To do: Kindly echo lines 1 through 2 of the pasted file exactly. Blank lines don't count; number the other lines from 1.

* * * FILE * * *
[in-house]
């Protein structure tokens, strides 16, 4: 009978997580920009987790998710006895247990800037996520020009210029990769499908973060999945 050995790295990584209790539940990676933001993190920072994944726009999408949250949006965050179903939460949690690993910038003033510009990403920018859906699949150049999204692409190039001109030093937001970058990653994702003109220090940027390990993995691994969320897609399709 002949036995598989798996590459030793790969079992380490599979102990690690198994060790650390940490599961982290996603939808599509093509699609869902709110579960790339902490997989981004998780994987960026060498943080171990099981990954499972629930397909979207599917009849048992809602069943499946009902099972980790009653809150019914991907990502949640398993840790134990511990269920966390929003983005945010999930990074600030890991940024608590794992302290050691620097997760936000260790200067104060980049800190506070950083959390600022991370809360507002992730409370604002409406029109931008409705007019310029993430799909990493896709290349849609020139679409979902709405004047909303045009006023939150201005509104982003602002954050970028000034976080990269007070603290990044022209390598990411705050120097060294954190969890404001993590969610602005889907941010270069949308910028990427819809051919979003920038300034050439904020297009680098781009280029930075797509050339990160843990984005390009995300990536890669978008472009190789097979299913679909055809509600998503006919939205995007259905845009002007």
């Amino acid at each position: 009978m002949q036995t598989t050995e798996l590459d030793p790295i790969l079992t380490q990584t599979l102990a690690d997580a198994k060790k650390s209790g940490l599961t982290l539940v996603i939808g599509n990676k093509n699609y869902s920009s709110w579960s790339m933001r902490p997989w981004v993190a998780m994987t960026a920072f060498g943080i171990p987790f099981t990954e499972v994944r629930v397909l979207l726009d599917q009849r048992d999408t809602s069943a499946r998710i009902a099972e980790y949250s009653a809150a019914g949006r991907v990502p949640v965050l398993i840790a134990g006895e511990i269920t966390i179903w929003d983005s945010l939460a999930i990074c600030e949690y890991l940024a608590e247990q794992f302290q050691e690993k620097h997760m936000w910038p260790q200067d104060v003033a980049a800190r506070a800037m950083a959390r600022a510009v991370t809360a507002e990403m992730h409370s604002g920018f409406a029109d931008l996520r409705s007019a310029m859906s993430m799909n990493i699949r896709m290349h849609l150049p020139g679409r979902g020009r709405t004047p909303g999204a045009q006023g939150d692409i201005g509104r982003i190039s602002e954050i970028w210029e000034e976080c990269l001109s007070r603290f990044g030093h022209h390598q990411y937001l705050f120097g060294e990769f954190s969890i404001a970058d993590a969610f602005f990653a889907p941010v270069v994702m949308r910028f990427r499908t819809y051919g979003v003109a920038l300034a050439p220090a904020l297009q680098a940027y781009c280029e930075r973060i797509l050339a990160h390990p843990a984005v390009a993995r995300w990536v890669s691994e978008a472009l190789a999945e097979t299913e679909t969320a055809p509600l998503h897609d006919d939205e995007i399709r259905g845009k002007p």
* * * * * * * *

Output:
[in-house]
């Protein structure tokens, strides 16, 4: 009978997580920009987790998710006895247990800037996520020009210029990769499908973060999945 050995790295990584209790539940990676933001993190920072994944726009999408949250949006965050179903939460949690690993910038003033510009990403920018859906699949150049999204692409190039001109030093937001970058990653994702003109220090940027390990993995691994969320897609399709 002949036995598989798996590459030793790969079992380490599979102990690690198994060790650390940490599961982290996603939808599509093509699609869902709110579960790339902490997989981004998780994987960026060498943080171990099981990954499972629930397909979207599917009849048992809602069943499946009902099972980790009653809150019914991907990502949640398993840790134990511990269920966390929003983005945010999930990074600030890991940024608590794992302290050691620097997760936000260790200067104060980049800190506070950083959390600022991370809360507002992730409370604002409406029109931008409705007019310029993430799909990493896709290349849609020139679409979902709405004047909303045009006023939150201005509104982003602002954050970028000034976080990269007070603290990044022209390598990411705050120097060294954190969890404001993590969610602005889907941010270069949308910028990427819809051919979003920038300034050439904020297009680098781009280029930075797509050339990160843990984005390009995300990536890669978008472009190789097979299913679909055809509600998503006919939205995007259905845009002007």